Debt Avalanche vs. Debt Snowball: What's the Difference?

Debt Avalanche vs. Debt Snowball: An Overview

Paying off debt is no easy task, especially if you just pay the minimum amount due each month. To get free and clear, you often have to accelerate payments. There are two distinct strategies to settle outstanding balances in this way: the debt avalanche method and the debt snowball method.

Both debt avalanche and debt snowball apply to most kinds of consumer debt: personal, student, and auto loans; credit card balances; medical bills. (They do not work with, and shouldn't be tried with, mortgage repayments.) Each method requires that you list out your debts and make minimum payments on all but one of them. That one you pay extra money towards, with the aim of wiping it out first. Once it's erased, you target another balance; the extra money you apply towards it could be the minimum sum you had to pay on the erased debt.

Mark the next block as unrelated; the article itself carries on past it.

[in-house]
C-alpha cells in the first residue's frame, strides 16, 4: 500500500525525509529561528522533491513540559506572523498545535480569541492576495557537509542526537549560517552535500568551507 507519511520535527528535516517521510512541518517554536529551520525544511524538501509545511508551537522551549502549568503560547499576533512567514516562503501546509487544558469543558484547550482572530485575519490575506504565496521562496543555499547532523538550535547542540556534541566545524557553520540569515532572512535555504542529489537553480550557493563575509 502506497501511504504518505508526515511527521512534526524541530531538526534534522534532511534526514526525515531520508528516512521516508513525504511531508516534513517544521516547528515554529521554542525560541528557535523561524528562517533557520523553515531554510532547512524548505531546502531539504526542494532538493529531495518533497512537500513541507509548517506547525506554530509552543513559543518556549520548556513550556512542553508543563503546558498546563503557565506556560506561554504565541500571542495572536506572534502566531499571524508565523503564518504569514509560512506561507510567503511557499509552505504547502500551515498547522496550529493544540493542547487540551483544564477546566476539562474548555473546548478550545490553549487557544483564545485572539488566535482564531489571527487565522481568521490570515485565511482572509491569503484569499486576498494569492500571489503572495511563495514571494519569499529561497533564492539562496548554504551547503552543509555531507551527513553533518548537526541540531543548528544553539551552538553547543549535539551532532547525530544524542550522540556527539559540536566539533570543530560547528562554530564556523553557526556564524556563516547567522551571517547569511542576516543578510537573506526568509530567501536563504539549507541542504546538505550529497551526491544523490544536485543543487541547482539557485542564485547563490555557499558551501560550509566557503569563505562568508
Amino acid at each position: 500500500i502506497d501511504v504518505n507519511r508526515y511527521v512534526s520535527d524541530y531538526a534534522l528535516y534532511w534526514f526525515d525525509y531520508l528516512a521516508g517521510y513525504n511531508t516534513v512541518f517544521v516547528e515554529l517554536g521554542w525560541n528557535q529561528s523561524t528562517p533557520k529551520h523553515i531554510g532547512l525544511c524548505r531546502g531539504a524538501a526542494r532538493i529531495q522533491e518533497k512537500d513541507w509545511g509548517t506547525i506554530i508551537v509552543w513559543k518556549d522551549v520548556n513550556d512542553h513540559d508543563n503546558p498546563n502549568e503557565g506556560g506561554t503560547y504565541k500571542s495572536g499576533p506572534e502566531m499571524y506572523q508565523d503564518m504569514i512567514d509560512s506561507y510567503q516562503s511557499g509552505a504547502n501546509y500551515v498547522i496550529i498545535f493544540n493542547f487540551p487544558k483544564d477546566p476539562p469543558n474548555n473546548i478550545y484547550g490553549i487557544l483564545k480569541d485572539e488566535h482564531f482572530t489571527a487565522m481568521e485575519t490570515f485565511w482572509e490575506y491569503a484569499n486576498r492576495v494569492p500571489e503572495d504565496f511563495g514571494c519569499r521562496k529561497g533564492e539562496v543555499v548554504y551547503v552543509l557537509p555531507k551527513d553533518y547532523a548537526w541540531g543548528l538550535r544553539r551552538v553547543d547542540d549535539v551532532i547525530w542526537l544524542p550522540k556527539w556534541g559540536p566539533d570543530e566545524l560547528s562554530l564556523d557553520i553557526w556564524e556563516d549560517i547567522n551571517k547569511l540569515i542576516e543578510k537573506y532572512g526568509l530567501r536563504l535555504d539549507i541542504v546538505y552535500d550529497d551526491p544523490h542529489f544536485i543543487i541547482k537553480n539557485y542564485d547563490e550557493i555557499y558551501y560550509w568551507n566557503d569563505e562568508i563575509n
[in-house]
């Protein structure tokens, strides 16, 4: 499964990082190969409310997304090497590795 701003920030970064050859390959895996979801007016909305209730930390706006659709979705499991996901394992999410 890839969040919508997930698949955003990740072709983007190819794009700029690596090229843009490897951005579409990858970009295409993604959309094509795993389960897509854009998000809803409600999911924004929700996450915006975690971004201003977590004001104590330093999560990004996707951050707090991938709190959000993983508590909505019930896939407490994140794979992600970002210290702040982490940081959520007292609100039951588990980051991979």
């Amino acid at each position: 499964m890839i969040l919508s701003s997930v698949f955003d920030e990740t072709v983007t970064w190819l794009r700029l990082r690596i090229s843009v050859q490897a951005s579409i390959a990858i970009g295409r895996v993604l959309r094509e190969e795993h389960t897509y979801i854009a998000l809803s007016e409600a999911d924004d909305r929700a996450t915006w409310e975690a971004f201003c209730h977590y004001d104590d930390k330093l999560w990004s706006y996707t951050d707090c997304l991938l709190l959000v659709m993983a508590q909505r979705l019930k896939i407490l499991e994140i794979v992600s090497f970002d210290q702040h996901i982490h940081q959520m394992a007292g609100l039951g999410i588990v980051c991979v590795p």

The two strategies diverge over which debt you single out first. In the debt avalanche method, you pay extra money toward the debt with the highest interest rate. With the debt snowball method, you pay down the smallest debt first and work your way up, regardless of the interest rate.

While both are useful strategies to get debt out of your life, one method might be easier for you to stick with and make a bigger impact on your finances. Let's look at each approach in-depth, covering the pros and cons of the debt snowball and the debt avalanche. Then, we'll discuss some special considerations when tackling debt. By the end, you should have a good sense of determining which debt repayment method is best for you.

Key Takeaways

  • Debt avalanche and debt snowball are both types of accelerated debt repayment plans.
  • The debt avalanche method involves making minimum payments on all debt, then using any extra funds to pay off the debt with the highest interest rate.
  • The debt snowball method involves making minimum payments on all debt, then paying off the smallest debts first before moving on to bigger ones.
  • The debt avalanche method can result in paying less interest over time but requires discipline.
  • The debt snowball method can be more expensive but yields quicker results—valuable for maintaining motivation.

Debt Avalanche